Under Sacha Baron Cohens plan, Sacha Baron Cohen could be censored by social media and elected leaders.
Under Sacha Baron Cohen's plan, Sacha Baron Cohen could be censored by social media and elected leaders. Frazer Harrison/Getty Images

While accepting the Anti-Defamation League’s International Leadership Award last week, the comic Sacha Baron Cohen took the occasion to both rip Mark Zuckerberg a new asshole and pitch his plan on how to fix the problem of fake news, extremism, and the spread of hate on social media.

Cohen, speaking about the wrongs that online platforms have wrought, called Facebook the “greatest propaganda machine in history,” and said social media has allowed for the dissemination of conspiracies, the interference of elections, the recruitment of extremists, and the rise of genocide in Myanmar. Cohen blames this on what he calls the “Silicon Six,” or the six people who lead Facebook, Twitter, YouTube, and Google, and he wants them to give this power up. “Instead of letting the Silicon Six decide the fate of the world, let our elected representatives, voted for by the people, of every democracy in the world, have at least some say,” Cohen said during his address.

Assuming this isn't a bit, what could possibly go wrong? Well, for starters, let’s just look at a few democratically elected representatives currently serving in office: Donald Trump, Boris Johnson, Vladimir Putin, Nicolás Maduro, and Jair Bolsonaro. All of them, under Cohen’s plan, would “have at least some say” in what’s allowed on the internet. Cohen seems to have a lot of faith in elected officials, so perhaps he’s forgotten that Hitler was also democratically elected.

Cohen doesn’t specify how, exactly, government censors would be utilized, but it’s not hard to imagine how this could work in the U.S. The same way there’s an agency for, say, the regulation of the environment or education, perhaps we would have an agency for the regulation of internet content. Then, every time a new party is elected, that agency would prioritize the party’s particular whims and values.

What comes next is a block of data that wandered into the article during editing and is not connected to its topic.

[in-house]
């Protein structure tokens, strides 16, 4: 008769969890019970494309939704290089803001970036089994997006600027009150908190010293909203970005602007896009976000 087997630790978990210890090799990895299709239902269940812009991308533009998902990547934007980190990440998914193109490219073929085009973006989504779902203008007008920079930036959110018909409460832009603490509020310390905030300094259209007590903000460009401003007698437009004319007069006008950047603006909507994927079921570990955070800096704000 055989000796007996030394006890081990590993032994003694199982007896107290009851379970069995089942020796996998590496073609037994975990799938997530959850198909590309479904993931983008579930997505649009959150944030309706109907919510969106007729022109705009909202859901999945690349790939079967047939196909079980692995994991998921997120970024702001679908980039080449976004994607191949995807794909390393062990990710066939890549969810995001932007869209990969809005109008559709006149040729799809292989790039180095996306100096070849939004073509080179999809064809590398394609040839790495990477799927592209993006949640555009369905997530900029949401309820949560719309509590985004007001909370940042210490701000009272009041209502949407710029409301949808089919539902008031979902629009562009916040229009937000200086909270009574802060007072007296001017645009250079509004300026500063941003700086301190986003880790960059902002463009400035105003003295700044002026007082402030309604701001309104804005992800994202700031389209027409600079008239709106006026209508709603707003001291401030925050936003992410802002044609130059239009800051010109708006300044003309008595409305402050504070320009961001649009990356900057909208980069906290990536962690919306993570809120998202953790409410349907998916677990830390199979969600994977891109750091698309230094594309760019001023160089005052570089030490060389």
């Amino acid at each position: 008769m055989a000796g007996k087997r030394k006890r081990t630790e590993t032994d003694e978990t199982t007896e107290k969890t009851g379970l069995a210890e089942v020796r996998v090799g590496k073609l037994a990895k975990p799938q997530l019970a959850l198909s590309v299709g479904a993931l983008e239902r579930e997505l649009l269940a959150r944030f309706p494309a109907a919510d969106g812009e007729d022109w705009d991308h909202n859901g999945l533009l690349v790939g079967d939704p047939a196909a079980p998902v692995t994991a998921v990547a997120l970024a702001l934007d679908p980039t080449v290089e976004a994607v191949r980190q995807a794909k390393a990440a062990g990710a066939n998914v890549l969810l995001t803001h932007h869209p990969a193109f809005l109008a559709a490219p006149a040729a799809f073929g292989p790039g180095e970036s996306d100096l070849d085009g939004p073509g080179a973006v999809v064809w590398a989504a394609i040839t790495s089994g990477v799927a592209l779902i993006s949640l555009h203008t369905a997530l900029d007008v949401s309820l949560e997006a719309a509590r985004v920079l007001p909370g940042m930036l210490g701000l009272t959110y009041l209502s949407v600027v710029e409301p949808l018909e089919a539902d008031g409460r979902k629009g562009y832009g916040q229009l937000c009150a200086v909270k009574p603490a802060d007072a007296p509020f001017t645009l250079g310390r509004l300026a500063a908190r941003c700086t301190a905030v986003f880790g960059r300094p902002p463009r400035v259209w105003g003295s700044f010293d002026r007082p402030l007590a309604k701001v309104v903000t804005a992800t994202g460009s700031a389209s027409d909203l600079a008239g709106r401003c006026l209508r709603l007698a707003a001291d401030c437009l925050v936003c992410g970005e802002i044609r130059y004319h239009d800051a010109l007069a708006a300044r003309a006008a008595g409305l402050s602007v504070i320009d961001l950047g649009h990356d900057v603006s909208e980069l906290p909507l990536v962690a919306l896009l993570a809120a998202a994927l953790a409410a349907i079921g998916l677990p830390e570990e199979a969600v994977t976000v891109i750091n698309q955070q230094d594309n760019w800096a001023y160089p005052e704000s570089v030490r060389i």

This is what really confuses me about Cohen’s argument, because who does he think is going to be targeted by the people currently in office? I’m guessing it might be the guy who spreads fake news, targets politicians he doesn’t like, and then tricks them into humiliating themselves on camera. Someone precisely like Sacha Baron Cohen himself.

Cohen might not be aware of this, but Republicans are indeed in power in this country, and should his vision come to pass before that changes, here are a few of segments from his show Who Is America that I can imagine currently elected representatives having a slight problem with: Dick Cheney signs a waterboard, Joe Arpaio says he’d take a blowjob from Donald Trump, Congressman Jason Spencer pulls down his pants and screams the n-word, and, of course, Roy Moore takes a pedophile test. I doubt these Sacha Baron Cohen hits would last long on the government-controlled Facebook, although James O’Keefe stings of Democrats and Planned Parenthood would probably be fine.

That’s the thing about government-compelled censorship: Once it’s written into law, it doesn’t stop being enforceable when the wrong people come into power. When you imagine the power to censor in Donald Trump’s hands, you can see all the ways this idea could go wrong.

Luckily for us, the First Amendment likely protects against Cohen’s plan to enlist our electeds as internet censors.

Cohen did, however, offer one more specific solution: He said that “if these internet companies really want to make a difference, they should hire enough monitors to actually monitor, work closely with groups like the ADL, insist on facts and purge these lies and conspiracies from their platforms.”